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thanks for the link. but do u know by the way what is "statutory board land"? is that public or private, or in short, can we take photographs on these stat board land?
er.. i think that means "govt" land? which although not private property, is not public either. i'm not too sure about taking photographs on such premises. sorry.
 

hongsien

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#15
I work for SMRT, so my advise is try very hard not to take any photo..... no matter how innocent, while inside the station.

After the last few bombing around the World..... SMRT is very serious about such threats. Yes, you may claim that the photos would be used for a school, company project..... but it could be used at the same time for terrorist to plan where is the best place to put their bombs for max number of killing.



You are quite right about that...... but then the police will be called and you handed over to them..... which means a long talk at the station, follow by the same likelyhood that your photos will still get delated at the police station. So, at the end..... it will just waste more of your time.... not including the fact that for the next few weeks, your life record will be check inside out..... Not something I would want to go throught..... :(

Best to write-in a request to SMRT HQ for permission for such photo shoot...... save your work from being delated and the police being called..... :thumbsup:

Hahaha..... there was a case where 2 HK tourist was arrested by CID and 'Question' for more than 4hrs inside the staffroom of a N/S station because they were snapping photos inside the station...... happens a few weeks after the Singapore JI case was release...... :sweat:
I wonder if these people at SMRT realise that REAL terrorists will NOT take pics in the open?

They will do it covertly, just as was shown several years ago in the case of (I think ) 20 people and some were videotaping an MRT station from inside a car?

HS
 

diver-hloc

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#16
I wonder if these people at SMRT realise that REAL terrorists will NOT take pics in the open?

They will do it covertly, just as was shown several years ago in the case of (I think ) 20 people and some were videotaping an MRT station from inside a car?

HS

It matters not.... Station Staffs will react as they are told to do, which is to stop people from taking photo inside the station.... You could try to 'debate' with them..... but in the end, they will just tell you ''A rule, is a rule"..... which very much just makes you go back to square one.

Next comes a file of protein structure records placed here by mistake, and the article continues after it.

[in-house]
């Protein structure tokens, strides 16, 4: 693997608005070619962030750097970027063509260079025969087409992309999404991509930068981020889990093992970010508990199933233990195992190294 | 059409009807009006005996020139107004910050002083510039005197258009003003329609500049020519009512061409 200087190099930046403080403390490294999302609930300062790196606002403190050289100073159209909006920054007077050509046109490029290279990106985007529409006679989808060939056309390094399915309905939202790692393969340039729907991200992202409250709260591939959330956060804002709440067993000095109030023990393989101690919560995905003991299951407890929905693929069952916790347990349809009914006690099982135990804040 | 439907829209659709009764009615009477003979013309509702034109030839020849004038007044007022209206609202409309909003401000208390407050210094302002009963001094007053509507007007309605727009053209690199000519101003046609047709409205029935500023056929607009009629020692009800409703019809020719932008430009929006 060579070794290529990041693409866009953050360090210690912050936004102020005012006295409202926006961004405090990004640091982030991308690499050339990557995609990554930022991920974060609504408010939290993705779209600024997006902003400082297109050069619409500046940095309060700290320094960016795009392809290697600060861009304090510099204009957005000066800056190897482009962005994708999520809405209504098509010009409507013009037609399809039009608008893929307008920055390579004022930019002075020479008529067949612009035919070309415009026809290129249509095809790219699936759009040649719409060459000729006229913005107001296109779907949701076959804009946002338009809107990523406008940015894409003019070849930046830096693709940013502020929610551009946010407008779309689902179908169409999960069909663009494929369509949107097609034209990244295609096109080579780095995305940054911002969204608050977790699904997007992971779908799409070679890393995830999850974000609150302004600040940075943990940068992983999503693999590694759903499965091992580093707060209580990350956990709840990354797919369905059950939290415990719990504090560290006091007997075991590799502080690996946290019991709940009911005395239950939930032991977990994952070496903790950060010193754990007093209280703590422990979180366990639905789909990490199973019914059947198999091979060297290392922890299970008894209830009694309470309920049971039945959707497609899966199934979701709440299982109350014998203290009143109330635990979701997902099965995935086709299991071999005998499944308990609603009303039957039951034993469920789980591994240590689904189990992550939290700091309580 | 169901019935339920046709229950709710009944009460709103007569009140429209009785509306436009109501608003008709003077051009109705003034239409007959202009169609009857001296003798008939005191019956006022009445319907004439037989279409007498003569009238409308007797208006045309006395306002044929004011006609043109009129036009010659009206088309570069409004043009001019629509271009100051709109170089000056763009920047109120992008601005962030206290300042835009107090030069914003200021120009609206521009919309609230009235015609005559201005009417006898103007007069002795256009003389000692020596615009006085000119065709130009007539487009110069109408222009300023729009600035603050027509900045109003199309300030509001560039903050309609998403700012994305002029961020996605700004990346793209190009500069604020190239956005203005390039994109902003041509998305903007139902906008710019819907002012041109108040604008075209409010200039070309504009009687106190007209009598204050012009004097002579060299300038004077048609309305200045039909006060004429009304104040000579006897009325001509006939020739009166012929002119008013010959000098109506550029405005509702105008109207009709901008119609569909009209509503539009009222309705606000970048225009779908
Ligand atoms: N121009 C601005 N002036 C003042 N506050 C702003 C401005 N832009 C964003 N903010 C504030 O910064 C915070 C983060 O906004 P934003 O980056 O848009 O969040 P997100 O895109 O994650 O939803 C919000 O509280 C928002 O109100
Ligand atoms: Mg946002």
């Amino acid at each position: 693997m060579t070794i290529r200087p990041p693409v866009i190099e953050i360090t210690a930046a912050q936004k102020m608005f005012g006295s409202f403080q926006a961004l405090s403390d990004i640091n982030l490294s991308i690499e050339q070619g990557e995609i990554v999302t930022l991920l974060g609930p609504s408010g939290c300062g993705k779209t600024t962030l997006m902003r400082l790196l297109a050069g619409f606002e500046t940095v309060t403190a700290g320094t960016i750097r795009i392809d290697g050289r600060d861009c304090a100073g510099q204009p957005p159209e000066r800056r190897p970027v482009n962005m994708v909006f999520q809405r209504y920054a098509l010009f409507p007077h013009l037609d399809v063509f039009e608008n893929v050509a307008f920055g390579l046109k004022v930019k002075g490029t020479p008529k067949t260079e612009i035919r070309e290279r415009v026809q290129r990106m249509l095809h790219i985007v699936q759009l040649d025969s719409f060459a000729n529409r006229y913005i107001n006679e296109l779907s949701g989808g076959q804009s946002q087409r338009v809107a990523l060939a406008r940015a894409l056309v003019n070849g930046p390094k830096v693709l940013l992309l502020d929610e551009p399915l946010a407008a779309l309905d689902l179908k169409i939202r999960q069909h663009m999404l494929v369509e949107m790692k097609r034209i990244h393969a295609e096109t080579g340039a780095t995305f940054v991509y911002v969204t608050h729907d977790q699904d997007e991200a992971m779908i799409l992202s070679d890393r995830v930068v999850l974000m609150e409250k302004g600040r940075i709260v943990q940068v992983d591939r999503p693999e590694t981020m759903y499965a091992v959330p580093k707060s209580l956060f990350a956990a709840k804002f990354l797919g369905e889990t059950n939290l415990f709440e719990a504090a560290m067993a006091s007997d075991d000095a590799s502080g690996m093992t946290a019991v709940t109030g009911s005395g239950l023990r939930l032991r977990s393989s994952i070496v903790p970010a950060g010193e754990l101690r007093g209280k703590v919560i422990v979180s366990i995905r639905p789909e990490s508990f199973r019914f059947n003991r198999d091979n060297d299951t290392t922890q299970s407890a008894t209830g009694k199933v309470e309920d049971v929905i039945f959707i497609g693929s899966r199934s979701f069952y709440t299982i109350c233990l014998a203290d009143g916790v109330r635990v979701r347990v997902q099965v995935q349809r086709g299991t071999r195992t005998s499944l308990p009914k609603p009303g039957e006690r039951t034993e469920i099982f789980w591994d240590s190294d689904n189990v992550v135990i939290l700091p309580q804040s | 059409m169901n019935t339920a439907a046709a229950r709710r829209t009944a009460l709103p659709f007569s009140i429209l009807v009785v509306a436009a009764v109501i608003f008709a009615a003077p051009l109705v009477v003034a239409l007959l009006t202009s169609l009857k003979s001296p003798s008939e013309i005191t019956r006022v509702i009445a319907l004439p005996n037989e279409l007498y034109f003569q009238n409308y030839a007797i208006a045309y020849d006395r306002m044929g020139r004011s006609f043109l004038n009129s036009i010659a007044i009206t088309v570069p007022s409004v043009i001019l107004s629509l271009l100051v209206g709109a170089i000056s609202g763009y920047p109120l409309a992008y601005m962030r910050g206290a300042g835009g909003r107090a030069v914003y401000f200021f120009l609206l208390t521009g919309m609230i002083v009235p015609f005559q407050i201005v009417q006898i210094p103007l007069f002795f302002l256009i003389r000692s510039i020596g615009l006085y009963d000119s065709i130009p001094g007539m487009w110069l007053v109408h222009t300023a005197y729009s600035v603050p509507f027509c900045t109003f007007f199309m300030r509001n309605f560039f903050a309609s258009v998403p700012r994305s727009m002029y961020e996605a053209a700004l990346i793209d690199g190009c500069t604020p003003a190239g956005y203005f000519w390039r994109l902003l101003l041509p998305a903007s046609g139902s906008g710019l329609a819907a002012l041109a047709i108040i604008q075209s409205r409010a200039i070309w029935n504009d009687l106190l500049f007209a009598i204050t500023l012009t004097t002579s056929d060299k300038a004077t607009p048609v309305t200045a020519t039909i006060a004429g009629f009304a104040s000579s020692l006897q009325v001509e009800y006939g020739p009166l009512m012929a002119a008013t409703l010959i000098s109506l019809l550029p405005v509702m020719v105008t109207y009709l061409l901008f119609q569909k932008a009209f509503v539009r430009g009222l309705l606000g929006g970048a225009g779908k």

For better or for worst..... that is how 'We' S'poreans behave..... always stick by the rule. If you try to be the odd one out.... then you would have a long chat with the man in Blues. And after the selamat case.... I don't think the Police or ISD is soooo forgiving now. :(
 

Mar 16, 2008
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#18
I wonder if these people at SMRT realise that REAL terrorists will NOT take pics in the open?

They will do it covertly, just as was shown several years ago in the case of (I think ) 20 people and some were videotaping an MRT station from inside a car?

HS
i think the people at SMRT are just doing their jobs. they have probably been briefed by the police to stop everyone and anyone from taking photos at the MRT station
 

zoossh

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#19
i think the people at SMRT are just doing their jobs. they have probably been briefed by the police to stop everyone and anyone from taking photos at the MRT station
then i would say the person who define the job and give the instructions are at fault. when more attention is paid to the least likely but easy targets, little or no attention is paid to the highest suspects. a lot seemed to be done but nothing is done.
 

hongsien

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#20
It matters not.... Station Staffs will react as they are told to do, which is to stop people from taking photo inside the station.... You could try to 'debate' with them..... but in the end, they will just tell you ''A rule, is a rule"..... which very much just makes you go back to square one.

For better or for worst..... that is how 'We' S'poreans behave..... always stick by the rule. If you try to be the odd one out.... then you would have a long chat with the man in Blues. And after the selamat case.... I don't think the Police or ISD is soooo forgiving now. :(
I am not concerned about no-photography allowed INSIDE that station grounds, which is private property, and the SMRT have every right to stop it there (if you didn't ask for permission beforehand), I was referring to the case whereby a young man was stopped while he was taking pics of the St. Andrews church from OUTSIDE the station grounds......

It was reported here in Clubsnap, and the station manager called in the Bomb squad! What a waste of their time!!

HS